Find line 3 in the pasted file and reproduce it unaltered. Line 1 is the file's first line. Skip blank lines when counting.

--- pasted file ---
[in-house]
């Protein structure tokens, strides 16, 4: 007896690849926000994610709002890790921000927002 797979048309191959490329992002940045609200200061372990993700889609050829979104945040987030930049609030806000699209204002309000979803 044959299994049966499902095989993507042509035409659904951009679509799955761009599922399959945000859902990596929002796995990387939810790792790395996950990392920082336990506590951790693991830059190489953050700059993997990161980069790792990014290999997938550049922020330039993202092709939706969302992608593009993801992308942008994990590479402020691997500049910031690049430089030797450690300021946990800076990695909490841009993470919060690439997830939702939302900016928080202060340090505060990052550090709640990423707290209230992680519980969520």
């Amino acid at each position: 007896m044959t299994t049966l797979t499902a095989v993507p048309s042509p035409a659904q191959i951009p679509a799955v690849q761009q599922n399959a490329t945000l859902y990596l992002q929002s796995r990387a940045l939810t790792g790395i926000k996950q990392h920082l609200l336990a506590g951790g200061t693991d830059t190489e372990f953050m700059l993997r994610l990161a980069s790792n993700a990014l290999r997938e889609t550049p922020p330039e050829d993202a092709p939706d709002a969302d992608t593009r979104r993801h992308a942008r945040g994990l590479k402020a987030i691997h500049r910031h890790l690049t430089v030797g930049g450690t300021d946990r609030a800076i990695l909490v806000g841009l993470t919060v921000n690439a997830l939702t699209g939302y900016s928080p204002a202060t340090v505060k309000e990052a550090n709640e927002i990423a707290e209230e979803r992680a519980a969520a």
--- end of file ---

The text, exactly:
């Amino acid at each position: 007896m044959t299994t049966l797979t499902a095989v993507p048309s042509p035409a659904q191959i951009p679509a799955v690849q761009q599922n399959a490329t945000l859902y990596l992002q929002s796995r990387a940045l939810t790792g790395i926000k996950q990392h920082l609200l336990a506590g951790g200061t693991d830059t190489e372990f953050m700059l993997r994610l990161a980069s790792n993700a990014l290999r997938e889609t550049p922020p330039e050829d993202a092709p939706d709002a969302d992608t593009r979104r993801h992308a942008r945040g994990l590479k402020a987030i691997h500049r910031h890790l690049t430089v030797g930049g450690t300021d946990r609030a800076i990695l909490v806000g841009l993470t919060v921000n690439a997830l939702t699209g939302y900016s928080p204002a202060t340090v505060k309000e990052a550090n709640e927002i990423a707290e209230e979803r992680a519980a969520a």